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Unobservable Shocks as Carriers of Contagion: A Dynamic Analysis Using Identified Structural GARCH

  • Mardi Dungey

    ()

    (Univeristy of Cambridge)

  • George Milunovich

    ()

    (Macquarie University)

  • Susan Thorp

    ()

    (University of Technology, Sydney)

Markets in financial crisis may experience heightened sensitivity to news from abroad and they may also spread turbulence into foreign markets, creating contagion. We use a structural GARCH model to separate and measure these two parts of crisis transmission. Unobservable structural shocks are named and linked to source markets using variance decompositions, allowing clearer interpretation of impulse response functions. Applying this method to data from the Asian crisis, we find signifcant contagion from Hong Kong to nearby markets but little heightened sensitivity. Impulse response functions for an equally-weighted equity portfolio show the increasing dominance of Korean and Hong Kong shocks during the crisis, whereas Indonesia\'s infuence shrinks.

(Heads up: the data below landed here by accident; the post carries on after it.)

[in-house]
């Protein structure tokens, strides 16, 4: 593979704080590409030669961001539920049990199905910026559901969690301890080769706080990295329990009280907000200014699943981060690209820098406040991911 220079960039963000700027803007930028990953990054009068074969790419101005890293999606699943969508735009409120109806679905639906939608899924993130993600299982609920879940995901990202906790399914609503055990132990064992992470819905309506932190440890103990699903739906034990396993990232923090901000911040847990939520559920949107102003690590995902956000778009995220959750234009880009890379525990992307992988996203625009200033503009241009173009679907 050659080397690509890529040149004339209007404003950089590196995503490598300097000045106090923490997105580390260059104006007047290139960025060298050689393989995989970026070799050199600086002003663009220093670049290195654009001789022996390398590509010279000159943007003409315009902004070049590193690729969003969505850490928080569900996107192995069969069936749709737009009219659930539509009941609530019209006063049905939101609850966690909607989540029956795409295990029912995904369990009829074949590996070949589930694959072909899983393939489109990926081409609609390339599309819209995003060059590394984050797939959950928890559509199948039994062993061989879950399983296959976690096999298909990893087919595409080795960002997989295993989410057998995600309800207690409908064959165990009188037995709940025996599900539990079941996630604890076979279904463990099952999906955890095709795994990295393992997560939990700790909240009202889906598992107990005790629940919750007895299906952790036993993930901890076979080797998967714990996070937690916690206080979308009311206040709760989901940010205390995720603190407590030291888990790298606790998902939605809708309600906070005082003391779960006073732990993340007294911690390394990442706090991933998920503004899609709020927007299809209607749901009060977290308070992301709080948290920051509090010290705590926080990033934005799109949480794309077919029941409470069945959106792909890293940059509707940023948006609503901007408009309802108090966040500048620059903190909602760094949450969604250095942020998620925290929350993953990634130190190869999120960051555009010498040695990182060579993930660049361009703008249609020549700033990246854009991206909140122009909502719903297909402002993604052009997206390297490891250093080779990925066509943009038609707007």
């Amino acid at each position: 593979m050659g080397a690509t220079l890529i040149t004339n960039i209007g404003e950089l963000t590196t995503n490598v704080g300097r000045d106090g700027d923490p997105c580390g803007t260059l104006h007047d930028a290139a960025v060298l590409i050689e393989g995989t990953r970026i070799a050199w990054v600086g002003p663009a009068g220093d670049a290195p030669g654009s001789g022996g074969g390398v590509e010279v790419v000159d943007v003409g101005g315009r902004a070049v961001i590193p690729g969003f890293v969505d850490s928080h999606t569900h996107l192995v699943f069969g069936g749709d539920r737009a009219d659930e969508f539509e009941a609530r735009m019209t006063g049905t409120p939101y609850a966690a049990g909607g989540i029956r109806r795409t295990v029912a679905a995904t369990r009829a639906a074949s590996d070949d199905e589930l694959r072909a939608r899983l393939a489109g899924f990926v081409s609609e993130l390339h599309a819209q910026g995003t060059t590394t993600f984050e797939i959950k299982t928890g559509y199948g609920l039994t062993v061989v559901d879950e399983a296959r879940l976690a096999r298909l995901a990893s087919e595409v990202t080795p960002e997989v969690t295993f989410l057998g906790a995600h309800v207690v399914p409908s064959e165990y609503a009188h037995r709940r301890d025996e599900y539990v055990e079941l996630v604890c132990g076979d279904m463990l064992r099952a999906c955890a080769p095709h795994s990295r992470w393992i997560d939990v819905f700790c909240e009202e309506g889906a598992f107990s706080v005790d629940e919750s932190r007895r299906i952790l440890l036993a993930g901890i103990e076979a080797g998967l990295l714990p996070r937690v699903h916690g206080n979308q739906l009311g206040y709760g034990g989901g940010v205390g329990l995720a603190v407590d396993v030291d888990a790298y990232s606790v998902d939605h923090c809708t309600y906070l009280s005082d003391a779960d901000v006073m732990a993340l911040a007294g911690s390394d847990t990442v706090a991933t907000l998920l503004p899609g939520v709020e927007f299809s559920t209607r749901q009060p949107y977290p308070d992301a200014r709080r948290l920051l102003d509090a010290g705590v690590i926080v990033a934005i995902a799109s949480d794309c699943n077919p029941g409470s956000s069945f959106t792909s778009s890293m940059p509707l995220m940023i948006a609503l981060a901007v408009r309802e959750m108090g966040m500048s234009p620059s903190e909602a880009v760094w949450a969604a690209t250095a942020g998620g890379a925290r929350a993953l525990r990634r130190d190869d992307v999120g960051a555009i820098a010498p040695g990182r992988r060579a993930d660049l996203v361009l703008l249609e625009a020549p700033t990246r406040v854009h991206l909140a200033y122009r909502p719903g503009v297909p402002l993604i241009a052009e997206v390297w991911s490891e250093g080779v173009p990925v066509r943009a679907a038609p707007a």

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Paper provided by National Centre for Econometric Research in its series NCER Working Paper Series with number 22.

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Length: 26
Date of creation: 25 Feb 2008
Date of revision:
Handle: RePEc:qut:auncer:2008-11
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  7. Favero, Carlo A. & Giavazzi, Francesco, 2002. "Is the international propagation of financial shocks non-linear?: Evidence from the ERM," Journal of International Economics, Elsevier, vol. 57(1), pages 231-246, June.
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  16. Shaun Bond & Mardi Dungey & Renée Fry, 2006. "A Web Of Shocks: Crises Across Asian Real Estate Markets," The Journal of Real Estate Finance and Economics, Springer, vol. 32(3), pages 253-274, May.
  17. Anna Pavlova & Roberto Rigobon, 2008. "The Role of Portfolio Constraints in the International Propagation of Shocks," Review of Economic Studies, Oxford University Press, vol. 75(4), pages 1215-1256.
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